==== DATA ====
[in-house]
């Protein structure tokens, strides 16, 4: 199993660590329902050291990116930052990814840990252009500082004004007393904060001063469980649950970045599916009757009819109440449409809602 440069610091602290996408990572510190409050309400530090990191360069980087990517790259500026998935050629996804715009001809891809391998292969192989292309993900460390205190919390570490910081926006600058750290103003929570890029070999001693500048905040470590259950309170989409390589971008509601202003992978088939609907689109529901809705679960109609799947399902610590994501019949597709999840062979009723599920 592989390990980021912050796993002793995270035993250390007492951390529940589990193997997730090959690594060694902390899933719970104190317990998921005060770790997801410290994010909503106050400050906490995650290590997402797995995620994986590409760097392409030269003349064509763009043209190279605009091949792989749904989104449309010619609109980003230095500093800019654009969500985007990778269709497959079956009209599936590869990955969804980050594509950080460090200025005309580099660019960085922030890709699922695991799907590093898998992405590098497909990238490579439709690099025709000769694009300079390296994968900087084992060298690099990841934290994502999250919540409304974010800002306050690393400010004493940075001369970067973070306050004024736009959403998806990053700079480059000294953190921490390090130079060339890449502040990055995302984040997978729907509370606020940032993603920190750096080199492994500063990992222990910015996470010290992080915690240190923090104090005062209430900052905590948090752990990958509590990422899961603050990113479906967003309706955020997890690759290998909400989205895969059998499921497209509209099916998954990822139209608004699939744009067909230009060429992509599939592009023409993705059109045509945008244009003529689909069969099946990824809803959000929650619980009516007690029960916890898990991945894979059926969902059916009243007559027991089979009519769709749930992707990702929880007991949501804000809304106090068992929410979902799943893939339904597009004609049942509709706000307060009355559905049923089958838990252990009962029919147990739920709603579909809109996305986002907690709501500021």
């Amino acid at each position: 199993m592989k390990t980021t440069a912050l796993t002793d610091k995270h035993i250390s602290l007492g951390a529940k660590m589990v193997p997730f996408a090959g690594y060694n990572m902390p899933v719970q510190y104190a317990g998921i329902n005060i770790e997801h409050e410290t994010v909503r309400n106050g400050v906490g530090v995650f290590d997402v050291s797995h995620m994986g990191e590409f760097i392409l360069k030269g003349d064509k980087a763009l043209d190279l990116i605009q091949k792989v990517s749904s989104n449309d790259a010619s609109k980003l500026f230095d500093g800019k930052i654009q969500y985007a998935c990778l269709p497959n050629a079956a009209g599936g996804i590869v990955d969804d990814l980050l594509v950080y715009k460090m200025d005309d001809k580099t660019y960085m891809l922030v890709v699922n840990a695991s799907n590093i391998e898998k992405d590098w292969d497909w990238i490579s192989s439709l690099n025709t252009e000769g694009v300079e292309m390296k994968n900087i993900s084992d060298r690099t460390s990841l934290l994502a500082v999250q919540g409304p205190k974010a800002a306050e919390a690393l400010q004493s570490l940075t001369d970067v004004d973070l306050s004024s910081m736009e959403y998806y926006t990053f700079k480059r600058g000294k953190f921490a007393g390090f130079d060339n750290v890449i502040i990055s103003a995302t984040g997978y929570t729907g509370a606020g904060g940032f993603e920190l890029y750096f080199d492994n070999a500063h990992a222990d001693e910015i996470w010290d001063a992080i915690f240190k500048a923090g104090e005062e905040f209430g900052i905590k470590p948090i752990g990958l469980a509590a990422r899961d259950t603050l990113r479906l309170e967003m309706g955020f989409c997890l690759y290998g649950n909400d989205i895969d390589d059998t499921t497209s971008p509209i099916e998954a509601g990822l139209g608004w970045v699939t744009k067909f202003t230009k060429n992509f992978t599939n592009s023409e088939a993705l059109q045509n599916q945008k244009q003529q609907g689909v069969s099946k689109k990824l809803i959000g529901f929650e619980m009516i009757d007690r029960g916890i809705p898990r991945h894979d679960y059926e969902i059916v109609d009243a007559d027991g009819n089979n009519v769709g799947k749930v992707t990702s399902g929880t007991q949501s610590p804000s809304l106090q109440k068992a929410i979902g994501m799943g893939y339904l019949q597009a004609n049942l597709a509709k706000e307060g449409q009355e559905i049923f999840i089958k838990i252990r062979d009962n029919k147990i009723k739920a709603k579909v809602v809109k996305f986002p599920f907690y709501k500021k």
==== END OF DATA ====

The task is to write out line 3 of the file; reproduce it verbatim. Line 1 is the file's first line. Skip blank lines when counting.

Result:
């Amino acid at each position: 199993m592989k390990t980021t440069a912050l796993t002793d610091k995270h035993i250390s602290l007492g951390a529940k660590m589990v193997p997730f996408a090959g690594y060694n990572m902390p899933v719970q510190y104190a317990g998921i329902n005060i770790e997801h409050e410290t994010v909503r309400n106050g400050v906490g530090v995650f290590d997402v050291s797995h995620m994986g990191e590409f760097i392409l360069k030269g003349d064509k980087a763009l043209d190279l990116i605009q091949k792989v990517s749904s989104n449309d790259a010619s609109k980003l500026f230095d500093g800019k930052i654009q969500y985007a998935c990778l269709p497959n050629a079956a009209g599936g996804i590869v990955d969804d990814l980050l594509v950080y715009k460090m200025d005309d001809k580099t660019y960085m891809l922030v890709v699922n840990a695991s799907n590093i391998e898998k992405d590098w292969d497909w990238i490579s192989s439709l690099n025709t252009e000769g694009v300079e292309m390296k994968n900087i993900s084992d060298r690099t460390s990841l934290l994502a500082v999250q919540g409304p205190k974010a800002a306050e919390a690393l400010q004493s570490l940075t001369d970067v004004d973070l306050s004024s910081m736009e959403y998806y926006t990053f700079k480059r600058g000294k953190f921490a007393g390090f130079d060339n750290v890449i502040i990055s103003a995302t984040g997978y929570t729907g509370a606020g904060g940032f993603e920190l890029y750096f080199d492994n070999a500063h990992a222990d001693e910015i996470w010290d001063a992080i915690f240190k500048a923090g104090e005062e905040f209430g900052i905590k470590p948090i752990g990958l469980a509590a990422r899961d259950t603050l990113r479906l309170e967003m309706g955020f989409c997890l690759y290998g649950n909400d989205i895969d390589d059998t499921t497209s971008p509209i099916e998954a509601g990822l139209g608004w970045v699939t744009k067909f202003t230009k060429n992509f992978t599939n592009s023409e088939a993705l059109q045509n599916q945008k244009q003529q609907g689909v069969s099946k689109k990824l809803i959000g529901f929650e619980m009516i009757d007690r029960g916890i809705p898990r991945h894979d679960y059926e969902i059916v109609d009243a007559d027991g009819n089979n009519v769709g799947k749930v992707t990702s399902g929880t007991q949501s610590p804000s809304l106090q109440k068992a929410i979902g994501m799943g893939y339904l019949q597009a004609n049942l597709a509709k706000e307060g449409q009355e559905i049923f999840i089958k838990i252990r062979d009962n029919k147990i009723k739920a709603k579909v809602v809109k996305f986002p599920f907690y709501k500021k």